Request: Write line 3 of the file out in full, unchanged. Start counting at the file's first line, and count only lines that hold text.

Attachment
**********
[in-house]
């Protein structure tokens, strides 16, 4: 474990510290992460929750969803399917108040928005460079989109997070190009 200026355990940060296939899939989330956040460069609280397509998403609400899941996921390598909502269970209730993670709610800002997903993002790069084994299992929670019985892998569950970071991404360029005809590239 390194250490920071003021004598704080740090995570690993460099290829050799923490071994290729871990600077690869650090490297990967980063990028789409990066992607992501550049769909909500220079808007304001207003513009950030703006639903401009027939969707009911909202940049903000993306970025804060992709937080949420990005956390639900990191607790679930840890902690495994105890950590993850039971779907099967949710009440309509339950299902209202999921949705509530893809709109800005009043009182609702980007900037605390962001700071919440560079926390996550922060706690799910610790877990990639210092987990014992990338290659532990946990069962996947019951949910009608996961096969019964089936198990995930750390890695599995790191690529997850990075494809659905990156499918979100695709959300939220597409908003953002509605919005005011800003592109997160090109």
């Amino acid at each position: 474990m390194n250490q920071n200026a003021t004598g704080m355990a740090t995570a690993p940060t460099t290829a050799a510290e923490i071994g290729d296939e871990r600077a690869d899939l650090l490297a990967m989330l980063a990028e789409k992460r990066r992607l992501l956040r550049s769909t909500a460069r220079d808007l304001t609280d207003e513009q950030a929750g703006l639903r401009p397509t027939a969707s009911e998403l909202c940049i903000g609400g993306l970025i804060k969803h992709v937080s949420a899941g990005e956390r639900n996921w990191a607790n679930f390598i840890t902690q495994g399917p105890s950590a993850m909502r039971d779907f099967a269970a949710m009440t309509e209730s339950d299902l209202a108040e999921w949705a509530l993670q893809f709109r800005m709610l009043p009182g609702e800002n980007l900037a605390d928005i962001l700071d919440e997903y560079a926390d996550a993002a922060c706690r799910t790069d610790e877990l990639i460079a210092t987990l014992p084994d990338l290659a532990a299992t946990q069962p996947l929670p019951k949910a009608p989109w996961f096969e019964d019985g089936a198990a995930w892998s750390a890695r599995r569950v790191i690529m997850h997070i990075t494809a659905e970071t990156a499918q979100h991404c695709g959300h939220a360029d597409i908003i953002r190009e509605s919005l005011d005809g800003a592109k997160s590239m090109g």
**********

């Amino acid at each position: 474990m390194n250490q920071n200026a003021t004598g704080m355990a740090t995570a690993p940060t460099t290829a050799a510290e923490i071994g290729d296939e871990r600077a690869d899939l650090l490297a990967m989330l980063a990028e789409k992460r990066r992607l992501l956040r550049s769909t909500a460069r220079d808007l304001t609280d207003e513009q950030a929750g703006l639903r401009p397509t027939a969707s009911e998403l909202c940049i903000g609400g993306l970025i804060k969803h992709v937080s949420a899941g990005e956390r639900n996921w990191a607790n679930f390598i840890t902690q495994g399917p105890s950590a993850m909502r039971d779907f099967a269970a949710m009440t309509e209730s339950d299902l209202a108040e999921w949705a509530l993670q893809f709109r800005m709610l009043p009182g609702e800002n980007l900037a605390d928005i962001l700071d919440e997903y560079a926390d996550a993002a922060c706690r799910t790069d610790e877990l990639i460079a210092t987990l014992p084994d990338l290659a532990a299992t946990q069962p996947l929670p019951k949910a009608p989109w996961f096969e019964d019985g089936a198990a995930w892998s750390a890695r599995r569950v790191i690529m997850h997070i990075t494809a659905e970071t990156a499918q979100h991404c695709g959300h939220a360029d597409i908003i953002r190009e509605s919005l005011d005809g800003a592109k997160s590239m090109g």